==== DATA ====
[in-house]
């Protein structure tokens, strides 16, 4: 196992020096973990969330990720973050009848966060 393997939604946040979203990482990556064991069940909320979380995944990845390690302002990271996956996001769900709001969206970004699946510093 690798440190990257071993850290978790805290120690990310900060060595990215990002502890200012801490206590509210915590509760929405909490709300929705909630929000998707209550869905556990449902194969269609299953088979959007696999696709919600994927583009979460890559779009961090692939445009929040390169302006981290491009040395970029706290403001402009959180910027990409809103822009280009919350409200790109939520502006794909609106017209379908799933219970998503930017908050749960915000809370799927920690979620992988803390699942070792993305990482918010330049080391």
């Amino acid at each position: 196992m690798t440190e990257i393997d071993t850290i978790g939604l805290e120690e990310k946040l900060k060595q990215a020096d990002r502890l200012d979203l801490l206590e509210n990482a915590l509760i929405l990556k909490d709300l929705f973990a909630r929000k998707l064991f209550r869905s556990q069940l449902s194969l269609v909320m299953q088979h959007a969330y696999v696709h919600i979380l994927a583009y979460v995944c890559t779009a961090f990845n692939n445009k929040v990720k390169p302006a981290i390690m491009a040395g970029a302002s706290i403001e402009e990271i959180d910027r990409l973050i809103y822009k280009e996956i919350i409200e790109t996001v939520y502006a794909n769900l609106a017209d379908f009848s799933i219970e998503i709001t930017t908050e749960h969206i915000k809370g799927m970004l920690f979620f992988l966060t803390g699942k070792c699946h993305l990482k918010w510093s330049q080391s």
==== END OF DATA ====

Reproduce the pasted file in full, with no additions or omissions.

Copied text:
[in-house]
């Protein structure tokens, strides 16, 4: 196992020096973990969330990720973050009848966060 393997939604946040979203990482990556064991069940909320979380995944990845390690302002990271996956996001769900709001969206970004699946510093 690798440190990257071993850290978790805290120690990310900060060595990215990002502890200012801490206590509210915590509760929405909490709300929705909630929000998707209550869905556990449902194969269609299953088979959007696999696709919600994927583009979460890559779009961090692939445009929040390169302006981290491009040395970029706290403001402009959180910027990409809103822009280009919350409200790109939520502006794909609106017209379908799933219970998503930017908050749960915000809370799927920690979620992988803390699942070792993305990482918010330049080391």
């Amino acid at each position: 196992m690798t440190e990257i393997d071993t850290i978790g939604l805290e120690e990310k946040l900060k060595q990215a020096d990002r502890l200012d979203l801490l206590e509210n990482a915590l509760i929405l990556k909490d709300l929705f973990a909630r929000k998707l064991f209550r869905s556990q069940l449902s194969l269609v909320m299953q088979h959007a969330y696999v696709h919600i979380l994927a583009y979460v995944c890559t779009a961090f990845n692939n445009k929040v990720k390169p302006a981290i390690m491009a040395g970029a302002s706290i403001e402009e990271i959180d910027r990409l973050i809103y822009k280009e996956i919350i409200e790109t996001v939520y502006a794909n769900l609106a017209d379908f009848s799933i219970e998503i709001t930017t908050e749960h969206i915000k809370g799927m970004l920690f979620f992988l966060t803390g699942k070792c699946h993305l990482k918010w510093s330049q080391s």